Chapter

EPR: When Is a Correlation not a Mystery? <sup>1</sup>

Bas C. van Fraassen

in Quantum Mechanics

Published in print September 1991 | ISBN: 9780198239802
Published online November 2003 | e-ISBN: 9780191597466 | DOI: http://dx.doi.org/10.1093/0198239807.003.0010

Series: Clarendon Paperbacks

 EPR: When Is a Correlation not a Mystery?  1

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The Einstein–Podolsky–Rosen argument against the completeness of quantum mechanics (‘EPR paradox’) is intimately related to no‐hidden‐variable theorems and to the limited options for interpretation with respect to incompatible observables. The argument is analysed, and its connection to John Bell's derivation of the Bell Inequalities examined. The predictions of statistical correlation are subject to empirical tests; once confirmed, the question of interpretation pertains to the possibility of correlations between spatially separated events in the absence of deterministic ’preprogramming’ or common causes. Topics include Schroedinger's 'spooky action at a distance’ and the supposition that there can be a ’Bell telephone’ to exploit those predicted correlations for instantaneous communication.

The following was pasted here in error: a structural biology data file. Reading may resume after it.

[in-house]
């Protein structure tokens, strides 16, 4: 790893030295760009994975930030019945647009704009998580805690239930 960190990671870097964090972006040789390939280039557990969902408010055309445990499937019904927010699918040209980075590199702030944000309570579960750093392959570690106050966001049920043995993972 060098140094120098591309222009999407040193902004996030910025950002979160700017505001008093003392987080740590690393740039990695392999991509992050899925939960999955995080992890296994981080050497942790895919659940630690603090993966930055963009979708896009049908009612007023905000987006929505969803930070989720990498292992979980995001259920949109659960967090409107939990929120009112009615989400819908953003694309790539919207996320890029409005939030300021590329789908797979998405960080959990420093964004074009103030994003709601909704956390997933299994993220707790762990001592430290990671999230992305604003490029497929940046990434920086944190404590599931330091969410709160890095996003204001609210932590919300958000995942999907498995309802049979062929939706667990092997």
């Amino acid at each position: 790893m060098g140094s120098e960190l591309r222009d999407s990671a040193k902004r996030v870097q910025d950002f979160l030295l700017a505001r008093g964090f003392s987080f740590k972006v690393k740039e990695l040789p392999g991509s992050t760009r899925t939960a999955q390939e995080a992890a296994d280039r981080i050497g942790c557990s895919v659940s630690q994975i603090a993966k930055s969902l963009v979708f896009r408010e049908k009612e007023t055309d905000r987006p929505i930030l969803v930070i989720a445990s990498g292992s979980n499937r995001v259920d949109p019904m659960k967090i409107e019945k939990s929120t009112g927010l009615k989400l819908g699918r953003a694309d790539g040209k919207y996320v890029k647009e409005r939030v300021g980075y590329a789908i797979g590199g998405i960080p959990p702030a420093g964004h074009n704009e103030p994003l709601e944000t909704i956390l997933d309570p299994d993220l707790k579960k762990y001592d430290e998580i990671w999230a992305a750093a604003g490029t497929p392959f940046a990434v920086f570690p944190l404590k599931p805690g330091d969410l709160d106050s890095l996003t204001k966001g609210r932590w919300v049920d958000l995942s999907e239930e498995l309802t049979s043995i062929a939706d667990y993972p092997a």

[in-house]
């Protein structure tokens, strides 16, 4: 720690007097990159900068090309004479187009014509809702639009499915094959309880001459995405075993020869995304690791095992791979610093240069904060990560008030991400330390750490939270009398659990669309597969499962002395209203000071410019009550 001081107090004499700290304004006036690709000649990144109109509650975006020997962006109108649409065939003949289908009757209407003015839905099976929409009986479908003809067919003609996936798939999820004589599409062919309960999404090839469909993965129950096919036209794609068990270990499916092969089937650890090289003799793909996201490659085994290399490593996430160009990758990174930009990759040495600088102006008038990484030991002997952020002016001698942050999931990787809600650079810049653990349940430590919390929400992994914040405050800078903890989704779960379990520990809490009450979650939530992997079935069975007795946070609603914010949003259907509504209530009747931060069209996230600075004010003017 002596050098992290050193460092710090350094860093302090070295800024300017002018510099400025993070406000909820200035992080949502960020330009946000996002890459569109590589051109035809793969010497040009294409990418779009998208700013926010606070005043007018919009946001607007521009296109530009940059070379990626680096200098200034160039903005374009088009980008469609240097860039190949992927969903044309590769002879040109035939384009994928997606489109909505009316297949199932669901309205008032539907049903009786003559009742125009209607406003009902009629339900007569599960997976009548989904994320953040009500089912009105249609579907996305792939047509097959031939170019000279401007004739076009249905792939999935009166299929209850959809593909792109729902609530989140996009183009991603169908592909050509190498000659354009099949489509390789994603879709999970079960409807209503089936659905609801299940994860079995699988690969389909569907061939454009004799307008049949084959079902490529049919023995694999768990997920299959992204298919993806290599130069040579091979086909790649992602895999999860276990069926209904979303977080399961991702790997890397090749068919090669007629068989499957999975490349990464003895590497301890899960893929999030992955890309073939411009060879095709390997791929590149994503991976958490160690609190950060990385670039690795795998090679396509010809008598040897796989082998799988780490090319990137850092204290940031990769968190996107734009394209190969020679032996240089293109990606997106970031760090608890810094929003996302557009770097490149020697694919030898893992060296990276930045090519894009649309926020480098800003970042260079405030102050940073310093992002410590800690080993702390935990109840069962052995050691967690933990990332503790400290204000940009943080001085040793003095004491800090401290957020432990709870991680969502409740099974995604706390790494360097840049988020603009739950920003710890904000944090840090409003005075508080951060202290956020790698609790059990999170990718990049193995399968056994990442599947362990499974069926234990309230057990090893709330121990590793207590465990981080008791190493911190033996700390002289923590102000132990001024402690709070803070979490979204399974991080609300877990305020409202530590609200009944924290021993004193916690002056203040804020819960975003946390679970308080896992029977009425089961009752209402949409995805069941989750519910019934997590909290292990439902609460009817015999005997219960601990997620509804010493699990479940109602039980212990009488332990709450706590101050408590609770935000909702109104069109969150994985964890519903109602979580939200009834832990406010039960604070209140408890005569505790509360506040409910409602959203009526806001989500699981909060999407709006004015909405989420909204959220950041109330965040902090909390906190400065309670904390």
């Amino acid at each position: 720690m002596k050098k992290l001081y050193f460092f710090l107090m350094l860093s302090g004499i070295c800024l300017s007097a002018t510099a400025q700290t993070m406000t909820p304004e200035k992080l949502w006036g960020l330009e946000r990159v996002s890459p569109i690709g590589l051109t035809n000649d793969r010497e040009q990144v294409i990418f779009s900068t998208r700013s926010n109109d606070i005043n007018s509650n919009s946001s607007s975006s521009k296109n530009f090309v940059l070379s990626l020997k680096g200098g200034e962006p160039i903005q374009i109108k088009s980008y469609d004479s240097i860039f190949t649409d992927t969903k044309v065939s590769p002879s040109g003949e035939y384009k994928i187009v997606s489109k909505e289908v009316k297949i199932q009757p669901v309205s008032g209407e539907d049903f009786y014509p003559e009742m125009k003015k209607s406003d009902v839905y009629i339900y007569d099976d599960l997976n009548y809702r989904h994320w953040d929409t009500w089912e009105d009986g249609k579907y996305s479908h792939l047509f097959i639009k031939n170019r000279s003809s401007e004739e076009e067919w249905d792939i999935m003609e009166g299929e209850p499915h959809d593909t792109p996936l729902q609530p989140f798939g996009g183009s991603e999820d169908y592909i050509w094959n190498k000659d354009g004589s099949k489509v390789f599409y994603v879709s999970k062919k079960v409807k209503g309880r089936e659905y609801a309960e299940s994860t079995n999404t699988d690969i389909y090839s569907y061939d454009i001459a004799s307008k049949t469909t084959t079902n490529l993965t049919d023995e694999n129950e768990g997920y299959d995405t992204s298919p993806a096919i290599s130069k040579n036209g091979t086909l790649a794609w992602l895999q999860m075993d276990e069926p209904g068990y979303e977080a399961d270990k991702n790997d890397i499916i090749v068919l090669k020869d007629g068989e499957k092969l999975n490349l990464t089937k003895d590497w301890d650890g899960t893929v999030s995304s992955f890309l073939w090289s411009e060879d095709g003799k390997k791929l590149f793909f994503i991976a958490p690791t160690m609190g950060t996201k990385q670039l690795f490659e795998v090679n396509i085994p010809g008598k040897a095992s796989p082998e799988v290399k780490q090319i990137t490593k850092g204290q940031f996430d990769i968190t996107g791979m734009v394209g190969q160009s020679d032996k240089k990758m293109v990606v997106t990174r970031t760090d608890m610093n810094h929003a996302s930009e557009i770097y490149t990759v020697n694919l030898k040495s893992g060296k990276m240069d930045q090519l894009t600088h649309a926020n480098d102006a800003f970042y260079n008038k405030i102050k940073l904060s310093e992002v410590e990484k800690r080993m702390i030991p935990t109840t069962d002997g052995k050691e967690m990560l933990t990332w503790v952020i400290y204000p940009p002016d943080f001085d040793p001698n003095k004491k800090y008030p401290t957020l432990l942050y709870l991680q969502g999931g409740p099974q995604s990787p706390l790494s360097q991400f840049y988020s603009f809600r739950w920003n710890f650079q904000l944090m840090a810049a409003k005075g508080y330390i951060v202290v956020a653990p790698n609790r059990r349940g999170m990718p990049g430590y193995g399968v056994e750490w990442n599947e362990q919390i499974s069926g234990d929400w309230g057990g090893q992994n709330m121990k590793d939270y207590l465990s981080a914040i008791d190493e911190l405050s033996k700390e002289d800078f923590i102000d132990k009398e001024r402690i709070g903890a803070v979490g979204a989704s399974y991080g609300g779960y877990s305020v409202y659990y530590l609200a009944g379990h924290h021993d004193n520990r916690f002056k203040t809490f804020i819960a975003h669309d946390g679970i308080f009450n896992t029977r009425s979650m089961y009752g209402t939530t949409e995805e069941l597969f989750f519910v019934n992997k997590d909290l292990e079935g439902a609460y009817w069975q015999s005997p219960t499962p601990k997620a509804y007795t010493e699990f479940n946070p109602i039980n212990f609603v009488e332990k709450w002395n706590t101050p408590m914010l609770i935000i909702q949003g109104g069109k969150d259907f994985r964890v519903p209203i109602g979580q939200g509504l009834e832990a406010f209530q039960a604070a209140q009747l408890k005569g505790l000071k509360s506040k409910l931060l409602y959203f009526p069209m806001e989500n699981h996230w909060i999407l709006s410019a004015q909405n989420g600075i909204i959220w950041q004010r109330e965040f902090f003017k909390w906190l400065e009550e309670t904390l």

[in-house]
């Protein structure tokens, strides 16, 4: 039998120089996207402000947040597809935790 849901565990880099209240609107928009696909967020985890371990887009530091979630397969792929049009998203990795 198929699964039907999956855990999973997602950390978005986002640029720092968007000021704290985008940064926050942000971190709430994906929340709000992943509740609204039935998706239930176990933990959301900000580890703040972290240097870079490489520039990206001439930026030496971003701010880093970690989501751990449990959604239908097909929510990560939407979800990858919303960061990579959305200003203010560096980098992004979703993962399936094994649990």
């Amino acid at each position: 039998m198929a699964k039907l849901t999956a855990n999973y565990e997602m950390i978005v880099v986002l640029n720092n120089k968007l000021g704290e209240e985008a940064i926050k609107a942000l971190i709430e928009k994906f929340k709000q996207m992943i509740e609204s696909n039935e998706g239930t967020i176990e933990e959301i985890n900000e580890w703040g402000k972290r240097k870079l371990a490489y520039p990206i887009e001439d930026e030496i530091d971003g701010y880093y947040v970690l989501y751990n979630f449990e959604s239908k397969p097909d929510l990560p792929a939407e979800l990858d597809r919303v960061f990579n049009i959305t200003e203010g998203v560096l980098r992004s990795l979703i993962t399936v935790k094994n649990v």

Keywords: John Bell; Bell Inequalities; Bell telephone; common cause model; completeness; Einstein–Podolsky–Rosen argument; EPR paradox; no‐hidden‐variable theorem; Erwin Schroedinger

Chapter.  14358 words. 

Subjects: Philosophy of Science

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